Resolved: In a democracy, the public’s right to know ought to be valued above the right to privacy of candidates for public office.

This topic prep is meant to stimulate ideas (and give resources) rather than hand feed you contentions to run. Check the additional reading section at the bottom for more ideas!

Want resources on the affirmative? Check out Part 2 here!

The majority of the NSDA’s Lincoln-Douglas resolutions are policy resolutions (X should do Y) or fact resolutions (X = Y). Many debaters are not skilled in the less frequent debates on value resolutions (X > Y) so this is a great place to get a leg up on the competition. Before you get into this analysis, check out Ethos’ post and video on how to structure cases to prove value resolutions (i.e. why X ought to be valued above Y).

This resolution presents two giant questions for Neg.

  1. What reason could a candidate possible have for hiding something (in their past)?
  2. How can we possibly value said reason over the value of the public’s right to know about their elected leader?

When you boil the issues down, it will be an all-out impact war between violating someone’s (a candidate’s) privacy AND The public’ right to know.

Valuing one over the other usually means it comes at the expense of the other, or it needs to be upheld despite the other being broken or trampled.

The Burdens

Don’t shy away from really piling the burdens on Aff. Make them draw bright lines between everything. Does this include health information or past relationships? If it only includes criminal or illegal activity why stop there? Where does Aff draw a bright line at what is allowable and what isn’t? If they fall for it, then force them to explain why they drew the line where they did (and point out discrepancies).

Also – How much information does the public “need to know” in order to be informed on the matter? Will, that change the way they care or vote? If not, then it’s useless to even make that information public.

Don’t shy away from engaging in theoretical debate with this motion. What IF we elected a man with a bad past, and he did an amazing job, all while never breaking the law in office. Is it possible? If the judge agrees that it is possible then how many arguments does it break down?

Make it Aff’s burden to prove that the motion needs to be true in ALL cases, or it should not be voted for.  If a theoretical can break it, you win.


Many of the judicial systems across the world try to replicate the judicial branch established in the United States. So while you don’t want to be Ameri-centric, it is ok to reference “what” the right to privacy IS.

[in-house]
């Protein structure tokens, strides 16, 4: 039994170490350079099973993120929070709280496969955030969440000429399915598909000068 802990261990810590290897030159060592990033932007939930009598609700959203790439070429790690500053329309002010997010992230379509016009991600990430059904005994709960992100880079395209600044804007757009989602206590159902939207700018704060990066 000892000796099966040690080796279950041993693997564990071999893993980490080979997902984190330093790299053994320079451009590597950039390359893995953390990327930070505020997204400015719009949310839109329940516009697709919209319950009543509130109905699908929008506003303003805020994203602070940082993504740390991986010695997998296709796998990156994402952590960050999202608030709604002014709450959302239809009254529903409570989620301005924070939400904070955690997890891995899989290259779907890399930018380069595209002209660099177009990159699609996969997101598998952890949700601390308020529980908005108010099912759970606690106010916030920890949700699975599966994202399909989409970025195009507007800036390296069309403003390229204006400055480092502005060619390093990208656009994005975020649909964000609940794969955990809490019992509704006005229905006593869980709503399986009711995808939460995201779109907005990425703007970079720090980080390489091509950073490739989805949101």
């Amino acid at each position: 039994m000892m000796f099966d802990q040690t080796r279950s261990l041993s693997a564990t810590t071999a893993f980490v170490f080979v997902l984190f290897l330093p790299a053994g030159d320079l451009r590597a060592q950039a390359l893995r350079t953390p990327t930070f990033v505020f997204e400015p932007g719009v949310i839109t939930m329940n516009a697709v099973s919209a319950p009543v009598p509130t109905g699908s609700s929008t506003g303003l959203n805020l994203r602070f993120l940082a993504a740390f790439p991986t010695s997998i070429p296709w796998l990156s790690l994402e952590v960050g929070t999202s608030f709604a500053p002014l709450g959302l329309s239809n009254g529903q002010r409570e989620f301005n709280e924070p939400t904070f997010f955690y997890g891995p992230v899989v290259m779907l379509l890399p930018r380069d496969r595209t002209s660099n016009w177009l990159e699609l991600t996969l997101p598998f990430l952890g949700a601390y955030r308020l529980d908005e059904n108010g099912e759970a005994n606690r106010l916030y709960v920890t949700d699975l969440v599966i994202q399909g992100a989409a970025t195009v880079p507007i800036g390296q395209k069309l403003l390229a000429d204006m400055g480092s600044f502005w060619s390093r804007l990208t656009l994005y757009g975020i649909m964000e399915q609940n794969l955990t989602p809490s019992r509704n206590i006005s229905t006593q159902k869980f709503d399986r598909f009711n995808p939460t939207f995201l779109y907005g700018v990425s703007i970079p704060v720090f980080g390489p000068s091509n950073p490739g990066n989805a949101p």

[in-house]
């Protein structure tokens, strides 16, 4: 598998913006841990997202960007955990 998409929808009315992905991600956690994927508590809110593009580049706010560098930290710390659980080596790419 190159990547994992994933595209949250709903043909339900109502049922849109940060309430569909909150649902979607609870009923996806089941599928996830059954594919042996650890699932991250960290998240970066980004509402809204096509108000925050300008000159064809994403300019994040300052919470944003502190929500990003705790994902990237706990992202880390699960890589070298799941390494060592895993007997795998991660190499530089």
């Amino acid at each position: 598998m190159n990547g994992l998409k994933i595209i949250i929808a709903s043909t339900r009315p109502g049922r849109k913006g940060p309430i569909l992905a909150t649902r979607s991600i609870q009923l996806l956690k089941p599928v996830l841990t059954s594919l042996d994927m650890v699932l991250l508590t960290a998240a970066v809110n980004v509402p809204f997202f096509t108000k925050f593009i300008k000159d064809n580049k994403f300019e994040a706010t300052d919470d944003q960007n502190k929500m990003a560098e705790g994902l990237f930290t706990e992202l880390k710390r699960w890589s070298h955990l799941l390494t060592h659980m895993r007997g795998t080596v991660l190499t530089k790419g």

The 4th amendment gives a good scholarly definition:

The right of the people to be secure in their persons, houses, papers, and effects, against unreasonable searches and seizures, shall not be violated, and no warrants shall issue, but upon probable cause, supported by oath or affirmation, and particularly describing the place to be searched, and the persons or things to be seized.

Don’t use the 4th amendment as your ONLY example, but it is a good starting point.

The Montana State Constitution website gives a good real-world example of how modern legislators try to balance BOTH

The Montana Constitution guarantees citizens both a right to know and a right to privacy. When it comes to public records, these guarantees sometimes seem to conflict.

Article 2, Section 9 of the state constitution states: “No person shall be deprived of the right to examine documents. of state government and its subdivisions, except in cases in which the demand of individual privacy clearly exceeds the merits of public disclosure.” State law further gives citizens the right to inspect and copy public records.

Article 2, Section 10 of the constitution states: “The right of individual privacy is essential to the well-being of a free society and shall not be infringed without the showing of a compelling state interest.

“So which is more important? The right to privacy or the right to know? Sometimes you can provide a citizen with information he or she seeks without allowing him or her to look at confidential portions of records. You can do this by reading a record yourself and giving the person information verbally or by photocopying the record and blocking out confidential portions.In an attempt to balance these two rights, Montana courts have created a body of case law that may provide some guidance. If you are unsure whether a document is confidential or accessible to the public, consult your attorney.”

Resources and Further Reading:

1994 Scholarly Paper on the “Public’s Right to Know” in regards to the Freedom of Information Act:

2009 Journal for Mass Media Ethics, “Public’s Right to Know: A Dangerous Notion

2016 US News: Clinton’s Pneumonia Flap and the Public Fight Over Privacy

2013 NCBI The Genetic Privacy of Presidential Candidates:


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